Mark has that true spirit of entrepreneurship. I have watched him overcome many business and personal challenges over the past several years that would have stopped most people cold. – Don Mealing
SALT LAKE CITY — Origin stories for technology companies are typically unconventional. How about the one Steve Jobs started? Or Bill Gates?
The latest example of that can be found right here in downtown Salt Lake City, where a company called MEP Tech (the MEP stands for Make Everything Possible) has created what just might be The Next Big Thing: a device that allows apps on your smartphone or tablet to be projected onto any surface — a desk, a dining room table, a wall, the hood of a car, the basketball court at EnergySolutions Arena. You name it.
Once the app is projected — anything and everything from a Monopoly board to a video game to a Power Point presentation to Google Maps — the images can be moved around exactly the same as on your smartphone or tablet.
The world becomes your interactive touch screen.
The potential is almost as intriguing as the story behind the man who thought it up.
Mark Davis was brought up in the cloistered polygamous community of the FLDS Church. As a young man he moved with the church from Sandy to the southern Utah border area known as Short Creek to brace for the apocalypse. At the turn of the century, technology, and all else, was predicted to be rendered obsolete.
When that didn’t happen, he went back to what he was doing before the world was supposed to end: playing games.
“I was a hard-core gamer,” confesses the founder of Make Everything Possible Tech, sitting in a leather chair at company headquarters flanked by a life-size cutout of Darth Vader. “Board games, video games, Dungeons & Dragons, I played all that stuff.”
But he did it clandestinely, because playing games in Short Creek “was a big no-no.”
Living on the fringes of society in long-sleeved shirts and long pants where amusement was considered a tool of the devil he nonetheless managed to plug into and keep up with the exploding game-playing technology.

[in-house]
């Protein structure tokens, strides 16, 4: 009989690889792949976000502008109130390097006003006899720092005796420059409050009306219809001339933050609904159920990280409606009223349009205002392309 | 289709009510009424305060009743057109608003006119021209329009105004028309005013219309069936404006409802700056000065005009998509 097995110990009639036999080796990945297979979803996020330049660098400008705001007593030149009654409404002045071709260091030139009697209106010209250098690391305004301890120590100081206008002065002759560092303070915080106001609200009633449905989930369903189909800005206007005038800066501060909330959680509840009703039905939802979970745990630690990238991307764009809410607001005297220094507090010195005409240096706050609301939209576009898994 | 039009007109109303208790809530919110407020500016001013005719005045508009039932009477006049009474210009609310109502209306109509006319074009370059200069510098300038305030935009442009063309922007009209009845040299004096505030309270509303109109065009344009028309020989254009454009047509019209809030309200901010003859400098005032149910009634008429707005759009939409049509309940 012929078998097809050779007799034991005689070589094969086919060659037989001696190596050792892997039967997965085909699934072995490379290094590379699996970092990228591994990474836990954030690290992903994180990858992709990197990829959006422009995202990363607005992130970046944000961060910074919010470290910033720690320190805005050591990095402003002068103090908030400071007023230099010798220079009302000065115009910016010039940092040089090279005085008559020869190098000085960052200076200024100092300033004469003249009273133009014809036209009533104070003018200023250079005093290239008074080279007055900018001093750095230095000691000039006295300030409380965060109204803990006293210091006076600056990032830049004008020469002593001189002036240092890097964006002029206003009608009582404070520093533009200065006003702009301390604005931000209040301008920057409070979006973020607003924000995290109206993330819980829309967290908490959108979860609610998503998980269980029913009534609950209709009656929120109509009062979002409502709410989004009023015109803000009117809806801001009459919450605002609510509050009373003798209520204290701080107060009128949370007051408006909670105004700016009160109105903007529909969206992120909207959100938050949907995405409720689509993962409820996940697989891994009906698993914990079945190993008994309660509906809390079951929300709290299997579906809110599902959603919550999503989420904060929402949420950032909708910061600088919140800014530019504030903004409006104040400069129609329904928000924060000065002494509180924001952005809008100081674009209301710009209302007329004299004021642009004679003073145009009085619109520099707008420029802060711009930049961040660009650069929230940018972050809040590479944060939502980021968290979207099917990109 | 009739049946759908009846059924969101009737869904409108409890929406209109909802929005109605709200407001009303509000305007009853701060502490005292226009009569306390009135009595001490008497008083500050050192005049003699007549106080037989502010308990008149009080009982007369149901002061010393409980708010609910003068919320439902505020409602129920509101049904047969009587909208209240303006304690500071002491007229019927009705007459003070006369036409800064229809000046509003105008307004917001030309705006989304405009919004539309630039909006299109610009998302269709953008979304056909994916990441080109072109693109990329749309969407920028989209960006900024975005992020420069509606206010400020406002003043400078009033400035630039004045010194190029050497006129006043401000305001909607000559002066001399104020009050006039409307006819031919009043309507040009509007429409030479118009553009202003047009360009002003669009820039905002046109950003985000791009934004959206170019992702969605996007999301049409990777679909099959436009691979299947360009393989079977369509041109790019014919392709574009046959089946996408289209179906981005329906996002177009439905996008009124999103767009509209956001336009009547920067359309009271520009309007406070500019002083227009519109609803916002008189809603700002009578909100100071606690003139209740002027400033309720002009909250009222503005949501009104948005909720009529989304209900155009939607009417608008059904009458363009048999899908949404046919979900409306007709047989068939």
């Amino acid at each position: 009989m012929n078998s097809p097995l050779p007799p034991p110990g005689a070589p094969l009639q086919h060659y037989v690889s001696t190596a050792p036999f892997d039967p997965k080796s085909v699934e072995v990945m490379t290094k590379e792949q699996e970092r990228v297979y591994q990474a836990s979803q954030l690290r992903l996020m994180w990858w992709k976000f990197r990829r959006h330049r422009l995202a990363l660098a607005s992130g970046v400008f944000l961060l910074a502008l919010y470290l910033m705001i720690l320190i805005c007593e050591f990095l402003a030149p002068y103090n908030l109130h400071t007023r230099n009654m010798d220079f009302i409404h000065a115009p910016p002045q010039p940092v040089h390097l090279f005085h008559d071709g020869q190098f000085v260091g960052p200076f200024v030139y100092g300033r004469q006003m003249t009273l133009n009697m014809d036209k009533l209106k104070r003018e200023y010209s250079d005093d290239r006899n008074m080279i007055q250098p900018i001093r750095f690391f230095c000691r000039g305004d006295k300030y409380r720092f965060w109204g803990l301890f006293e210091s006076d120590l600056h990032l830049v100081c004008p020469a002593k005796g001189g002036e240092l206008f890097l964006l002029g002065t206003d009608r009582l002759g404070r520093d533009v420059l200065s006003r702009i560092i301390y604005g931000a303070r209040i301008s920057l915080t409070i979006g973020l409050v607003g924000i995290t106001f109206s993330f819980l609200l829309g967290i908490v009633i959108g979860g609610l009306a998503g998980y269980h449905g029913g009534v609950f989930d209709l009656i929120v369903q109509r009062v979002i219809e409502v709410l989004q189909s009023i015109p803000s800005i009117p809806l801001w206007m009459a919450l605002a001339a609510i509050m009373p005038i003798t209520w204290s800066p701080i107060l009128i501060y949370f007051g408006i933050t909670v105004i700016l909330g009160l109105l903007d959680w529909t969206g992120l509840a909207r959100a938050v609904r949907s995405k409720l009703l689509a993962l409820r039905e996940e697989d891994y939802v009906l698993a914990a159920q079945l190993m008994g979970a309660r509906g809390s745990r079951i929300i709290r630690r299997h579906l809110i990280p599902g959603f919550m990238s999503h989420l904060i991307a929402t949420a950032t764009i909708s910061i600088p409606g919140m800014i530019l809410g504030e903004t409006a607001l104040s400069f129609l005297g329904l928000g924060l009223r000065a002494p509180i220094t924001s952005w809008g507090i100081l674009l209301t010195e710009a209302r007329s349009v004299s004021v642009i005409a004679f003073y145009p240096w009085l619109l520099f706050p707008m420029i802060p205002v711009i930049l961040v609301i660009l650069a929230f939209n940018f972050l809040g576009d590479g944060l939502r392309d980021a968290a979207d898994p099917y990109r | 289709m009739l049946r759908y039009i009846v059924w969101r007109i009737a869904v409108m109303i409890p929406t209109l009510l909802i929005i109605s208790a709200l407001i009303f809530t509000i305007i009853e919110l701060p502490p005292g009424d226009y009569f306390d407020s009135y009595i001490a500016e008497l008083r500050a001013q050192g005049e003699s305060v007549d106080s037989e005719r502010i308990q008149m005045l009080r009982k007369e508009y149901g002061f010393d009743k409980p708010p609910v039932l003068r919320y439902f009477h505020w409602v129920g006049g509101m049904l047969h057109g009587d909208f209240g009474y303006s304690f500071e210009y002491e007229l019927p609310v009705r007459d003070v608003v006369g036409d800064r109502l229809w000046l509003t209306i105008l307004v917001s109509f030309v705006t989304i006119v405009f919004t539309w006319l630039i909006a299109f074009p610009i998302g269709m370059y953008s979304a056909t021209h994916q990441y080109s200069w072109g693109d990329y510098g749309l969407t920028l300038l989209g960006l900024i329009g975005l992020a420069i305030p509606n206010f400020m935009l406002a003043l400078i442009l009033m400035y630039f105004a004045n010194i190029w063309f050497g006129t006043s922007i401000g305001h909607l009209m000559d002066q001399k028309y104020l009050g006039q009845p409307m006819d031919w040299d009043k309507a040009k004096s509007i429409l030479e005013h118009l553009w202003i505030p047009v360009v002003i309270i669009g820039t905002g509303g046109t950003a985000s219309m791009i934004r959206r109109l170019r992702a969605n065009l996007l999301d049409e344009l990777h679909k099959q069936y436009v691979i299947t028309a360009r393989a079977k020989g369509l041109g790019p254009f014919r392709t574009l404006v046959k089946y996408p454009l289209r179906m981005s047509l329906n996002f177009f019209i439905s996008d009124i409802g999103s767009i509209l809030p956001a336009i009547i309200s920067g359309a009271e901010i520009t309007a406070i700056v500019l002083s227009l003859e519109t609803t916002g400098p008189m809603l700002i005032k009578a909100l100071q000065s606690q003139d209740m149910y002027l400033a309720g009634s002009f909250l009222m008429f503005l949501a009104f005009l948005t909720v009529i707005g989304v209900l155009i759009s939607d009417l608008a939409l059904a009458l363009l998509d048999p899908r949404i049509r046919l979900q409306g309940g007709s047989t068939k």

In 2005, when he was 27, he and the church parted ways and he left Short Creek.
Suddenly, he found himself in a world where he could freely game to his heart’s content.
So that’s what he did. He worked construction by day and pursued his hobby/obsession by night, which is what led to his brainstorm: What if he could project a touch screen that would display 3D images? Every gamer he knew would find that appealing.
The man with a ninth-grade education consulted engineers, computer programmers and software designers to see what might be possible. His first attempt was to project images through console devices such as PlayStation.
This was back in the dark ages before Jobs introduced the iPhone (in 2007) and apps instantly became the new normal.
For Mark, the timing couldn’t have been better. In seeking investors, he was introduced to Don Mealing, a venture capitalist with a soft spot for helping FLDS refugees.
Mealing provided more than finances. He provided the second brainstorm. Instead of tying his projector into traditional gaming consoles, he suggested that Mark should go mobile. "Sync a video projector to a cellphone and make the App images interactive," he insisted.
That led to a partnership with Lorenzo Swank and Matt Stoker, two friends and computer savants from North Salt Lake who founded Pixio, Utah’s first app-development company.
Pixio provided the science to Mealing’s and Davis’ vision, resulting in a prototype projector named Photonn (a photon is a particle of light) that was patented in 2012.
In 2013, the Photonn was unveiled in Indianapolis at the massive Gen Con trade show. Each of the biggest companies in the toy and game world — Mattel, Hasbro, Lego and Jakks Pacific — showed instant interest and set up meetings.
“Imagine,” Mark muses, “a kid from the Crick, sitting at the board table with Hasbro.”
As MEP Tech now works day and night on producing a market-ready, price-effective Photonn, Mealing sees potential far beyond toys and games. Schools, libraries, the military, the government, the business world, anyone connecting to the World Wide Web — all could benefit.
“A portable interactive projector allows people to collaborate and connect in ways that have never been possible,” he says.
And it all started from what many would consider the unlikeliest of places.
“Mark has that true spirit of entrepreneurship,” Mealing says of Davis. “I have watched him overcome many business and personal challenges over the past several years that would have stopped most people cold. He possesses the undying will to persevere in the face of hardship, no doubt forged in the difficult circumstances under which he grew up.”
Lee Benson's About Utah column runs Mondays. Email: firstname.lastname@example.org